Children in the state of Connecticut are being denied access to schools that have plenty of room for them because of the color of their skin. Yup, that’s right. Available seats in the magnet schools of Hartford—and beyond—sit empty despite long waitlists for admission.
And this denial of opportunity is happening in the name of integration.
“Those seats just stay empty, no matter what,” Robinson said. “Even if I want Jarod to have a seat, he can’t get in unless kids from the suburbs come in too. It’s like Connecticut says, ‘You have to have a white kid in a classroom for a black kid to be educated.’”
Year after year, LaShawn Robinson entered her son Jarod’s name into the lottery for one of Hartford’s magnet schools and year after year, he was denied admission even though the school had room for him. Now Ms. Robinson and six other plaintiffs are taking their case to federal court.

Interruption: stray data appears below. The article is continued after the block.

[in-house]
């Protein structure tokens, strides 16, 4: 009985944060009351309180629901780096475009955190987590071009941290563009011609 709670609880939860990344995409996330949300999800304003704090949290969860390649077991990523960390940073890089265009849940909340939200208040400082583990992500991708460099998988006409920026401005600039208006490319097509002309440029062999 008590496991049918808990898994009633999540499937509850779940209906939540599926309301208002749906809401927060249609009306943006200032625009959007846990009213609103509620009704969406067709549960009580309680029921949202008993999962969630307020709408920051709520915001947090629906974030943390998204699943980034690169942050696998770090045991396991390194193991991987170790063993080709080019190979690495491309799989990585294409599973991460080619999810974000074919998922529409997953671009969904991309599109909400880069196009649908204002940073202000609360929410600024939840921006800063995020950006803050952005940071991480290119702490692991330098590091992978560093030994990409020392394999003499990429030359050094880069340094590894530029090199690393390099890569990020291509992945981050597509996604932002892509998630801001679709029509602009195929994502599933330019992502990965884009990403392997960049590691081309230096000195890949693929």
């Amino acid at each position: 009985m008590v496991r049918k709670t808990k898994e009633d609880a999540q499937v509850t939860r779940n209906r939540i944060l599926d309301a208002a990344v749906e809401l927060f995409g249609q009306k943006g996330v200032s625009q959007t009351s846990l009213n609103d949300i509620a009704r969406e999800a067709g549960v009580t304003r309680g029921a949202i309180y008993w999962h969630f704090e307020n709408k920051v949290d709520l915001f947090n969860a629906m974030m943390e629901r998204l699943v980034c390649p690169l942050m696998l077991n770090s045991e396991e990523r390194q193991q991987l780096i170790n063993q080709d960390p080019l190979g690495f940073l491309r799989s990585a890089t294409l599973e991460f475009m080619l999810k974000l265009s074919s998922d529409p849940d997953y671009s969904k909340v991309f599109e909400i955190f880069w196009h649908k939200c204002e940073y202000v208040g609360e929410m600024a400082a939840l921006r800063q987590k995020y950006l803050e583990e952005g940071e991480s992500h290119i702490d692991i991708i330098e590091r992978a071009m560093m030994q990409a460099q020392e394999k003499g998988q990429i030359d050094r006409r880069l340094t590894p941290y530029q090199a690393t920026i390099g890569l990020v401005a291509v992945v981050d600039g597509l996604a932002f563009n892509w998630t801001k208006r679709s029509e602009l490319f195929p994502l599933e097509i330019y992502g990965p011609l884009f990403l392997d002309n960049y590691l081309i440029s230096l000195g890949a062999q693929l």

After a 1996 supreme court ruling in Sheff v. O’Neill that held that racial segregation in Hartford schools violated the state constitution, lawmakers responded by passing a racial quota law. The law required Connecticut school boards to reduce racial, ethnic, and economic...